As may be appreciated from the illustrations in FIGS. 5A, 5B and 5C, the relative positions of the two IR sources in the dual source LED 40 are relatively critical. However, the mounting of the LED chips 42 and 44 on the common header as shown in FIGS. 3A and 3B allows for considerable precision in the relative separations of the two sources. Further, the mounting of the header itself to its printed circuit board provides precision in the angular orientation of the two sources about the axis of the header. FIG. 6 shows the maximum allowed rotation of the LED chips 42 and 44 with respect to the header leads. This is well within normal manufacturing tolerances.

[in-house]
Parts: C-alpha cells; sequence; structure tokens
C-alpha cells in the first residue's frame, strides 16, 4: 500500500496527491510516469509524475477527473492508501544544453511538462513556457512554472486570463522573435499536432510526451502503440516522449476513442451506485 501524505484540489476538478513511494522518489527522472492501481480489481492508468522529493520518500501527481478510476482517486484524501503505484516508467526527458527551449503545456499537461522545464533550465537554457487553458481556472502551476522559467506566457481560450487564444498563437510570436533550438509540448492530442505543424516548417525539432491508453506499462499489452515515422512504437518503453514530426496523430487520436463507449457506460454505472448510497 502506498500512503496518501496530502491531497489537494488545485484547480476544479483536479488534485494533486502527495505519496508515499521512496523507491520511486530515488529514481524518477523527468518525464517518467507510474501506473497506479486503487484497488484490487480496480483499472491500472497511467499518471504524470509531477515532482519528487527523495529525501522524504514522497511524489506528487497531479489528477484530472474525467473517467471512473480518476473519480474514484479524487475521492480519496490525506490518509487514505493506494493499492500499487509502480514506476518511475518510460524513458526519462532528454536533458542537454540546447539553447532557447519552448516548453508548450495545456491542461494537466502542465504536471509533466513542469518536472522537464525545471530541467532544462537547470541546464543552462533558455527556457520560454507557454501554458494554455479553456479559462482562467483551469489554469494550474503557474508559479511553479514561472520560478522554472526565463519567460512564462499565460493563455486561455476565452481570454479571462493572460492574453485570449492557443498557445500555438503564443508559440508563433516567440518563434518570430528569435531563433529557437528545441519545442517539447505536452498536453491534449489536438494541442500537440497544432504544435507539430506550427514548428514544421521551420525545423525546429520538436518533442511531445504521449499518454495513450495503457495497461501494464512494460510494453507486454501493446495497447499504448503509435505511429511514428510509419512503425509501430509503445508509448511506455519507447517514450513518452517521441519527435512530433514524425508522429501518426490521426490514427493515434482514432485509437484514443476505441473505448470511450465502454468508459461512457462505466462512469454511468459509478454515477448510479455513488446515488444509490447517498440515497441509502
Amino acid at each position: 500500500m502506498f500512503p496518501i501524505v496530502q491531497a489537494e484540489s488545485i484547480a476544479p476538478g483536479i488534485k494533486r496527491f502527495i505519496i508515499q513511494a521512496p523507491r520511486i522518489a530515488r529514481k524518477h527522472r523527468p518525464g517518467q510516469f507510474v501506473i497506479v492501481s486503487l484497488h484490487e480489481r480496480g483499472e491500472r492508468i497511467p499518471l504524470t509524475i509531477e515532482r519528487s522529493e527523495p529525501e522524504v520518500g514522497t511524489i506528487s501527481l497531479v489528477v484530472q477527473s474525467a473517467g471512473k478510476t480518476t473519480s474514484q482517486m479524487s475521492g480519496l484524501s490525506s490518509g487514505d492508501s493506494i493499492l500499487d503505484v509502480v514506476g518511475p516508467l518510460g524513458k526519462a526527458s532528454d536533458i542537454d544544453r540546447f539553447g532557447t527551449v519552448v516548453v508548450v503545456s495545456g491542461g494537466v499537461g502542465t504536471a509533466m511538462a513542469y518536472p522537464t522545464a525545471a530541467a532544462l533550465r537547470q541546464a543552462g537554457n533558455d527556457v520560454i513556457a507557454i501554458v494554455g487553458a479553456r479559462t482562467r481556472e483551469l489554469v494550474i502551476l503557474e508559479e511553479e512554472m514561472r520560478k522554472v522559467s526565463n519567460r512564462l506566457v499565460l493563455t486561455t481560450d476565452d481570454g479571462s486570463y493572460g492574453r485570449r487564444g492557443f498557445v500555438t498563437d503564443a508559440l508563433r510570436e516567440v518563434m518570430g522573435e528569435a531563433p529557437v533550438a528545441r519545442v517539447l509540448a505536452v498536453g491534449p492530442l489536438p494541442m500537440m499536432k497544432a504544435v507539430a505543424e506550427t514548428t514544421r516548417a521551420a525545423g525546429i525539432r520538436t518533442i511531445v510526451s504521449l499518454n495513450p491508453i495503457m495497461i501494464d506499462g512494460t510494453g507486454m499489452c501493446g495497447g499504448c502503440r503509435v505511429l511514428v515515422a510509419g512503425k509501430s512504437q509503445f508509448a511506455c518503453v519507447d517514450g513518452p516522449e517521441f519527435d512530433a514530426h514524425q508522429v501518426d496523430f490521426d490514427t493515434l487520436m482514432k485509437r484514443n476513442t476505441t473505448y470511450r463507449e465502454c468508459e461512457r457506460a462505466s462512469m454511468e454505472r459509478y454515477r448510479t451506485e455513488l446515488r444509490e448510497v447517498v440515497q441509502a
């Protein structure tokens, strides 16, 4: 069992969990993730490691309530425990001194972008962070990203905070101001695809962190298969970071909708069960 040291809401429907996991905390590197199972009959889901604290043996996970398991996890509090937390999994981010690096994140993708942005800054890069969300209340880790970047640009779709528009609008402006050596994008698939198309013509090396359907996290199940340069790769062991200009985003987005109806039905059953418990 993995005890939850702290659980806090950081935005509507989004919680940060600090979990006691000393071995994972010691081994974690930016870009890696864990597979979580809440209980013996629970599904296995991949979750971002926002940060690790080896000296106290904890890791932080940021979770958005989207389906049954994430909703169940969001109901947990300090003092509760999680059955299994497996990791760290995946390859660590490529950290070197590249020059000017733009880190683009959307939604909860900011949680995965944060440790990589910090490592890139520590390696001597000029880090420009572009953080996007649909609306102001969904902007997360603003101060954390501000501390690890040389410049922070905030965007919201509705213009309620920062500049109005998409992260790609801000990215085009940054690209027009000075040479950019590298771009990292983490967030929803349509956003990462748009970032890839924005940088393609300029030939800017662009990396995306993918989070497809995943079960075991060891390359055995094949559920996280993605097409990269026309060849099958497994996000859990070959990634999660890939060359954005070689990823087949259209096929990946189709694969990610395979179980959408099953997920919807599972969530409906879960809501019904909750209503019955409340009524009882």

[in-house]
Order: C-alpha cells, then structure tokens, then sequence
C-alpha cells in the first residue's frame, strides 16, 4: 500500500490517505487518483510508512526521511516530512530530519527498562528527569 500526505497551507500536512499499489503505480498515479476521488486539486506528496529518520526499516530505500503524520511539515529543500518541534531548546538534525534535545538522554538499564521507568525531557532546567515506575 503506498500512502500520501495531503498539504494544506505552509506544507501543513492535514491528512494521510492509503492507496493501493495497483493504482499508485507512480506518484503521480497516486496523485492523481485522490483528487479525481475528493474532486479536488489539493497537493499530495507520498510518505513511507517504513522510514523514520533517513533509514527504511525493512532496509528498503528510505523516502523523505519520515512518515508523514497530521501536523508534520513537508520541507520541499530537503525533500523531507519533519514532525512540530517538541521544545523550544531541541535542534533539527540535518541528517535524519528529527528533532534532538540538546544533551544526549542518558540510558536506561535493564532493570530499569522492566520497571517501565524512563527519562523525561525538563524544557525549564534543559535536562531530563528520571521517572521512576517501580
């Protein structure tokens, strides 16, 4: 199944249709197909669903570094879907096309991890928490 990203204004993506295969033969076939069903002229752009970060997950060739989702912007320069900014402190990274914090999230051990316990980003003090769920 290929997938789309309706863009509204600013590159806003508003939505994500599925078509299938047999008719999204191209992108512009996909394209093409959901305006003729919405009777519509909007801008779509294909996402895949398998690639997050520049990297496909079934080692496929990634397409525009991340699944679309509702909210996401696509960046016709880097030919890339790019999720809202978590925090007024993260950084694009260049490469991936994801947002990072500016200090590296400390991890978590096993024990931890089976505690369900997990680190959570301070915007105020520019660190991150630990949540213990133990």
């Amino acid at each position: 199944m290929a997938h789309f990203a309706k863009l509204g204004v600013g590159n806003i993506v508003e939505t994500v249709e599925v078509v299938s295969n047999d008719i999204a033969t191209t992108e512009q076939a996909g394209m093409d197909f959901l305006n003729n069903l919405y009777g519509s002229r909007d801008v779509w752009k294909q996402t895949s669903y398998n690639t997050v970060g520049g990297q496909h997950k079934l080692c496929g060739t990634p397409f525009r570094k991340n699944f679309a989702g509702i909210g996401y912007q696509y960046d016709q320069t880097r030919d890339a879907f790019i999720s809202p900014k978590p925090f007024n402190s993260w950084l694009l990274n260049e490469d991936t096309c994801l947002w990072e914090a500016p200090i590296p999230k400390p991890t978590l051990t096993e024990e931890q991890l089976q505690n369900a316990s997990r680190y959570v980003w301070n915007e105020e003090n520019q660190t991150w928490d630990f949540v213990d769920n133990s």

In the preferred embodiment, the LEDs are time multiplexed. During each one millisecond sample period, the LEDs are sequenced as follows:

______________________________________       LED1  LED2      Period Name______________________________________ 0 to 64 μsec         On      Off       LED1 64 to 128 μsec         Off     Off       Dark Period128 to 192 μsec         Off     On        LED2 192 to 1000 μsec         On      On        Both______________________________________